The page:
1898 Massacre

July 26, 2022

Wilmington, North Carolina, was the setting and the date was November 10, 1898. Wilmington was the state’s largest city and a positive example of a successful mixed-race community. Successful Black-owned businesses included The Record—an African American newspaper.

As in other southern states, white supremacists were easily aroused by false news stories, rallies, and race-baiting editorials. A campaign to take control of the state legislature “by ballot or bullet or both” was led by a collection of white supremacy gangs identified as the “Red Shirts.” These paramilitary group were active throughout the South from 1875-1990. White supremacists successfully gained control of the state legislature in the November 8, 1898, election.

Two days later, more than 2,000 heavily armed Red Shirts killed at least 60 Black men in the street, burned down the Black newspaper, terrorized women and children. City officials were forced to resign. Prominent and sympathetic whites were banished. The brutal insurrection is a rare instance of a violent overthrow of an elected government in the U.S.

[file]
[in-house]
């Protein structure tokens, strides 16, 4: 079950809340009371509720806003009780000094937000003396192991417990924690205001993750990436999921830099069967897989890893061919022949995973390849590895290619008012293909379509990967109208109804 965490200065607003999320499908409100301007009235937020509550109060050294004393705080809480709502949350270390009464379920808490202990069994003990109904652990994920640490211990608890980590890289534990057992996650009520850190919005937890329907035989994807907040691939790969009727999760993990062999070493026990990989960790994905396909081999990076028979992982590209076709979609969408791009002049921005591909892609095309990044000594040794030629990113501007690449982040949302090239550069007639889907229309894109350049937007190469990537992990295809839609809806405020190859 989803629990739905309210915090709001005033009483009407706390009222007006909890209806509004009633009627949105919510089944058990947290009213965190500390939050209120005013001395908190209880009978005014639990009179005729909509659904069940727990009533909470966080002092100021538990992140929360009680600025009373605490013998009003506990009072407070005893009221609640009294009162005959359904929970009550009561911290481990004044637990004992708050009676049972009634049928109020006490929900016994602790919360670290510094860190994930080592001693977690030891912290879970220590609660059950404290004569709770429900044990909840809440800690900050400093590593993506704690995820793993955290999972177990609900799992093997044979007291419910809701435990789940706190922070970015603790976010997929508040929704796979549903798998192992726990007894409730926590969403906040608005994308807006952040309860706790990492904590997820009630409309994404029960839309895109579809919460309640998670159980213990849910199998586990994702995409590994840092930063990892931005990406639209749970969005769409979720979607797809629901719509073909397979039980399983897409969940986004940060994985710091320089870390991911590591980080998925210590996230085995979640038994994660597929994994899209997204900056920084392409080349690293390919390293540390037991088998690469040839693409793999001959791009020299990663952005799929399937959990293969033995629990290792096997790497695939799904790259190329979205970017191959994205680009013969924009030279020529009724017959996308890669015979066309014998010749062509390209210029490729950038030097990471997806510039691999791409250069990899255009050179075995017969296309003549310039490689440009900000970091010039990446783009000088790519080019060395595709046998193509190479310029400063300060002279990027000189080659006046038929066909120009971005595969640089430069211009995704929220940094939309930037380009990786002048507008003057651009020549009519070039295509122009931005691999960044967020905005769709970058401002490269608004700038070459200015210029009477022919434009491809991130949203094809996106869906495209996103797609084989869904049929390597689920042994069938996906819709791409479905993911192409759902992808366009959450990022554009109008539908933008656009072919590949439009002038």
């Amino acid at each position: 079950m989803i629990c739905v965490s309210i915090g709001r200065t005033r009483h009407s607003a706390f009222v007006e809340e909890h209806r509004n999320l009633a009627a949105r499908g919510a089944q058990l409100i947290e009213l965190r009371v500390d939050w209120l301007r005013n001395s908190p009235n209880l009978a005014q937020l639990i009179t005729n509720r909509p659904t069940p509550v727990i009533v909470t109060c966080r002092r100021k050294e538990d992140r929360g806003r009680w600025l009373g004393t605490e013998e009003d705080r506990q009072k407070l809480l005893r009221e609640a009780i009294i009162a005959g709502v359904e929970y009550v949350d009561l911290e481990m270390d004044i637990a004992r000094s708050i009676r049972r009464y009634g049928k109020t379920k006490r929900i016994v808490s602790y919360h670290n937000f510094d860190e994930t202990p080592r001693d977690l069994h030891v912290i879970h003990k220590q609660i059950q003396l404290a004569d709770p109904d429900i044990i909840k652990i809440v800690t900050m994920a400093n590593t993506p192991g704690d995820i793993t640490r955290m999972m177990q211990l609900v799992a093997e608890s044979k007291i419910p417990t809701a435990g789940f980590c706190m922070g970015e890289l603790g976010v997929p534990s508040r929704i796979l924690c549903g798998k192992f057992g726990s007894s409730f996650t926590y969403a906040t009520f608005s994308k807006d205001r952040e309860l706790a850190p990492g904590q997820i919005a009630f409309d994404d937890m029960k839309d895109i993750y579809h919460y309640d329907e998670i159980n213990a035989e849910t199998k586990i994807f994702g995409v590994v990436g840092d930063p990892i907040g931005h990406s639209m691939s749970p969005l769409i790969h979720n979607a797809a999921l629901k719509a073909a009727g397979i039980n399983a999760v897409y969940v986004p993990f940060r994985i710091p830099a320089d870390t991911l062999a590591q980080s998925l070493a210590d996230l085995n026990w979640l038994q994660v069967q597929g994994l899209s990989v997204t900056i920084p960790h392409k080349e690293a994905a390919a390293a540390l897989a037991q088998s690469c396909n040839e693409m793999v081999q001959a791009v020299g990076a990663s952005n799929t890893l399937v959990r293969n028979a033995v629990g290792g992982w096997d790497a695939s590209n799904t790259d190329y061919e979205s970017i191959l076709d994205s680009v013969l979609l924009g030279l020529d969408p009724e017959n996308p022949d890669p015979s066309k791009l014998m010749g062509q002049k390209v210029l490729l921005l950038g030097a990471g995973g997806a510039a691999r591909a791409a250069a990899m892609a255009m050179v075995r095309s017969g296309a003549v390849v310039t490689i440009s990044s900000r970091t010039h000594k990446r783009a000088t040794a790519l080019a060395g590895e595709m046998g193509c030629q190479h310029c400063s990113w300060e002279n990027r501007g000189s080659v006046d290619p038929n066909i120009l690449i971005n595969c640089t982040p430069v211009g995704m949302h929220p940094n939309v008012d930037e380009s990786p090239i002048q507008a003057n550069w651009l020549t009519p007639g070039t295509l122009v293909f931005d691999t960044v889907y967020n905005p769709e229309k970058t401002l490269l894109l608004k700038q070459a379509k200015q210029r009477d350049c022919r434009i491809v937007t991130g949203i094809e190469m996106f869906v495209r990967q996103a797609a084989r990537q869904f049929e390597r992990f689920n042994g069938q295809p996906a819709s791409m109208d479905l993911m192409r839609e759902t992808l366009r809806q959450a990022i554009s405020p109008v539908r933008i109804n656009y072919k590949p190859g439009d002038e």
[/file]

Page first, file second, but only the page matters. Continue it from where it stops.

The featured video clip this week is the trailer for "Wilmington on Fire"—a feature-length documentary that includes rare photographs, original research, and testimonies that uncover a shocking event that marked a turning point in the politics of the post-Reconstruction South. The book “Wilmington’s Lie” by David Zucchino was the winner of the 2021 Pulitzer Prize for general nonfiction.